NASHVILLE, Tenn. -- A federal appeals court ruled Tuesday that rap artists should pay for every musical sample included in their work - even minor, unrecognizable snippets of music.
Lower courts had already ruled that artists must pay when they sample another artists' work. But it has been legal to use musical snippets - a note here, a chord there - as long as it wasn't identifiable.
The decision by a three-judge panel of the 6th Circuit Court of Appeals in Cincinnati gets rid of that distinction. The court said federal laws aimed at stopping piracy of recordings applies to digital sampling.
"If you cannot pirate the whole sound recording, can you 'lift' or 'sample' something less than the whole? Our answer to that question is in the negative," the court said.
"Get a license or do not sample. We do not see this as stifling creativity in any significant way."
Some observers questioned whether the court's opinion is too restrictive, especially for rap and hip-hop artists who often rhyme over samples of music taken from older recordings.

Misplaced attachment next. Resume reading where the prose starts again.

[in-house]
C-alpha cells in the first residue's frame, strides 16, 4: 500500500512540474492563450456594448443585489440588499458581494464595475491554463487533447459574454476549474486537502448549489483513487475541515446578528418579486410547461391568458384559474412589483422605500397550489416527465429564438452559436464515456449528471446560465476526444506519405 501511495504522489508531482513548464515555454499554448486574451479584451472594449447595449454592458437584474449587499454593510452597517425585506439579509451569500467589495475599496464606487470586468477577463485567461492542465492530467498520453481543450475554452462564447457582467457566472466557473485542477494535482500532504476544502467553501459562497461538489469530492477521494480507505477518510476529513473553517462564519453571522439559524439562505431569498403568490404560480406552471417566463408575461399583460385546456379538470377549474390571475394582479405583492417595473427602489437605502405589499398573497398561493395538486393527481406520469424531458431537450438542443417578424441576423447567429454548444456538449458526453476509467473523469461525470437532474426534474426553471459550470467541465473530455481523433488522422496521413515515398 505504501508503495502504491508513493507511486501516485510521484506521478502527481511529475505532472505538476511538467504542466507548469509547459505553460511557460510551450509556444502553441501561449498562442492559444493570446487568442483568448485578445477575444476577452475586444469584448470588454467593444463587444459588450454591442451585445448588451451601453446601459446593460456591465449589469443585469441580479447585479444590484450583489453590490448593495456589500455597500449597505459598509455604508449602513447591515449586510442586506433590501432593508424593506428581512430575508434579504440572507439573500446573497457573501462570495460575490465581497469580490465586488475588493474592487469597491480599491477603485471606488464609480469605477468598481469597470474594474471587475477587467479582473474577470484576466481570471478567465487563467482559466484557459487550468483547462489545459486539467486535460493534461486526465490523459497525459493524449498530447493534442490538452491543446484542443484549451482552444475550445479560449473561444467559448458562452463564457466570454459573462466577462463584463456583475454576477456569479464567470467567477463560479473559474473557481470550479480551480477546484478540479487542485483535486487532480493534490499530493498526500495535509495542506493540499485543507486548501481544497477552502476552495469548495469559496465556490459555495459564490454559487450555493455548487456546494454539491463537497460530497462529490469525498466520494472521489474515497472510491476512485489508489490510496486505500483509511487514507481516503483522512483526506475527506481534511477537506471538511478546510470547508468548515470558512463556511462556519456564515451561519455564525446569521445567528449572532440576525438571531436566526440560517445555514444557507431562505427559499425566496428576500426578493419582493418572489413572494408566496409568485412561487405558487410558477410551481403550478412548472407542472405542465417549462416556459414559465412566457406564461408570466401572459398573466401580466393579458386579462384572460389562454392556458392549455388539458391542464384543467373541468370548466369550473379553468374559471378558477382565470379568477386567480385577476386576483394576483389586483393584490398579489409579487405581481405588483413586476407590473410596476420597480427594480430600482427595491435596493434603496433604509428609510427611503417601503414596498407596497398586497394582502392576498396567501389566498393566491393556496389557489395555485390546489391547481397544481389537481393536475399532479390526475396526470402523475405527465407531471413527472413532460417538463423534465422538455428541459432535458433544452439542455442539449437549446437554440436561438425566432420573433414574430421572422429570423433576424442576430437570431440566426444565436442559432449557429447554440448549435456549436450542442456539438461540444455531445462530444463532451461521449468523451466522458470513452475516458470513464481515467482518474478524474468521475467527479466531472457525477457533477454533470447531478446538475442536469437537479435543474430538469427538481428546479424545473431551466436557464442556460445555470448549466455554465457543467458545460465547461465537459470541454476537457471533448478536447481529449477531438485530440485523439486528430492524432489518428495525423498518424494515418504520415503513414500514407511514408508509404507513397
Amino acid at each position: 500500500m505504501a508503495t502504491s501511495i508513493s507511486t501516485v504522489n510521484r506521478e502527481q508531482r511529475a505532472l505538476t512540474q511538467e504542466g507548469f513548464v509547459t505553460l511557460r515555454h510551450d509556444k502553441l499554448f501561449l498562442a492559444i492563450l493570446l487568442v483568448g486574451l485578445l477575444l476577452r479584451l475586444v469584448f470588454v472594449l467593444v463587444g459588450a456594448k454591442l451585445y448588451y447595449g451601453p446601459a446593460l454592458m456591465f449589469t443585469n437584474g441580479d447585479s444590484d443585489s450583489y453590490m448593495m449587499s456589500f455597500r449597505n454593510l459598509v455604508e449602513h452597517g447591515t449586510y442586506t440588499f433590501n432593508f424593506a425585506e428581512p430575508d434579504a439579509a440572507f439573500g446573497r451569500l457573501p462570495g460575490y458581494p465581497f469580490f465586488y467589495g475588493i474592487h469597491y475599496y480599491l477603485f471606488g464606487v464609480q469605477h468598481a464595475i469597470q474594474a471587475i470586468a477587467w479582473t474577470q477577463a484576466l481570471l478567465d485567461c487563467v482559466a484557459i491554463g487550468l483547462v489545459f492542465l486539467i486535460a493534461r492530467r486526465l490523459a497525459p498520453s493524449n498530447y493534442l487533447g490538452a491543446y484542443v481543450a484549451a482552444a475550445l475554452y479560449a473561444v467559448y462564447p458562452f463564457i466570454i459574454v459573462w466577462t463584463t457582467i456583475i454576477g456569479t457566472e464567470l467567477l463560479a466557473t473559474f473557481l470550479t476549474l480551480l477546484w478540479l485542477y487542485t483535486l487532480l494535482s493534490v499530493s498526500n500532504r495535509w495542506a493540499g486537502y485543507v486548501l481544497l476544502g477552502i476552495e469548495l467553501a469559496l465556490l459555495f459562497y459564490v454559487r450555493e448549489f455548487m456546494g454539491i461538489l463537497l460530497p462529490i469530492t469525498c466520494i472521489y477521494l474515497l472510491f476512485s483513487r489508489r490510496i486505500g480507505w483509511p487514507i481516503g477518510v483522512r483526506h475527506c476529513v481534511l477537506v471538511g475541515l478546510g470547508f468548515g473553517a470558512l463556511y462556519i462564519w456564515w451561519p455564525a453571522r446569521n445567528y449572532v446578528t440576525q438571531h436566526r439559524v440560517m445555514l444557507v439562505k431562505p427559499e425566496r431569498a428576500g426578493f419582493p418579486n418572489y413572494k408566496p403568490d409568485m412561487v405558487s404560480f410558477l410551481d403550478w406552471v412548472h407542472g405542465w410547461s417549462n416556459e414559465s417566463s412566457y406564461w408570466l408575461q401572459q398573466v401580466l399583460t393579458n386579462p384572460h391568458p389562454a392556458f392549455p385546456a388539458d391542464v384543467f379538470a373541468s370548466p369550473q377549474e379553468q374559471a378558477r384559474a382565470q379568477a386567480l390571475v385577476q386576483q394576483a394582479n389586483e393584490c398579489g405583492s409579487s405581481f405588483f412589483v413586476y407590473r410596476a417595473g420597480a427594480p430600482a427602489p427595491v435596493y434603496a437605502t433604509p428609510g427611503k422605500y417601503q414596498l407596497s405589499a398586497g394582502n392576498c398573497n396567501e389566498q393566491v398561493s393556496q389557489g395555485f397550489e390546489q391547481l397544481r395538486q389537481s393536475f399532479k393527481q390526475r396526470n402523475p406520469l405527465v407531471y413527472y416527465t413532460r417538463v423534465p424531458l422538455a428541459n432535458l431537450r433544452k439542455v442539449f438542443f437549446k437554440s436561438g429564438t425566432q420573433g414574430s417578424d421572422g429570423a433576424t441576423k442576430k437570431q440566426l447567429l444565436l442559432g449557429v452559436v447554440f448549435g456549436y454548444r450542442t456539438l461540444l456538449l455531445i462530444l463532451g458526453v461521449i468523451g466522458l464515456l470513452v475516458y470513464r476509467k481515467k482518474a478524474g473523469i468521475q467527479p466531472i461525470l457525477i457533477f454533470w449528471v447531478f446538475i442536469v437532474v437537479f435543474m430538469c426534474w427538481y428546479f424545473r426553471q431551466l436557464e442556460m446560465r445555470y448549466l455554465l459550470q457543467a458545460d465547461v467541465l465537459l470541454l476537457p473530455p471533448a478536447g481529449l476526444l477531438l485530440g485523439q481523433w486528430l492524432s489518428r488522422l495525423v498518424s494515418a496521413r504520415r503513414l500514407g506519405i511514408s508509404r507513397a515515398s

"It seems a little extreme to me," said James Van Hook, dean of Belmont University's Mike Curb College of Entertainment and Music Business. "When something is identifiable, that is the key."
The case at issue is one of at least 800 lawsuits filed in Nashville over lifting snippets of music from older recordings for new music.
The case centers on the NWA song "100 Miles and Runnin," which samples a three-note guitar riff from "Get Off Your [filtered word] and Jam" by '70s funk-master George Clinton and Funkadelic.
In the two-second sample, the guitar pitch has been lowered, and the copied piece was "looped" and extended to 16 beats. The sample appears five times in the new song.
NWA's song was included in the 1998 movie "I Got the Hook Up," starring Master P and produced by his movie company, No Limit Films.
No Limit Films has argued that the sample was not protected by copyright law. Bridgeport Music and Westbound Records, which claim to own the copyrights for the Funkadelic song, appealed the lower court's summary judgment in favor of No Limit Films.
The lower court in 2002 said that the riff in Clinton's song was entitled to copyright protection, but the sampling "did not rise to the level of legally cognizable appropriation."
The appeals court disagreed, saying a recording artist who acknowledges sampling may be liable, even when the source of a sample is unrecognizable.
Noting that No Limit Films "had not disputed that it digitally sampled a copyrighted sound recording," the appeals court sent the case back to the lower court.
Richard Busch, attorney for Westbound Records and Bridgeport Music, said he was pleased with the ruling.
Robert Sullivan, attorney for No Limit Films, did not return a phone call to his office.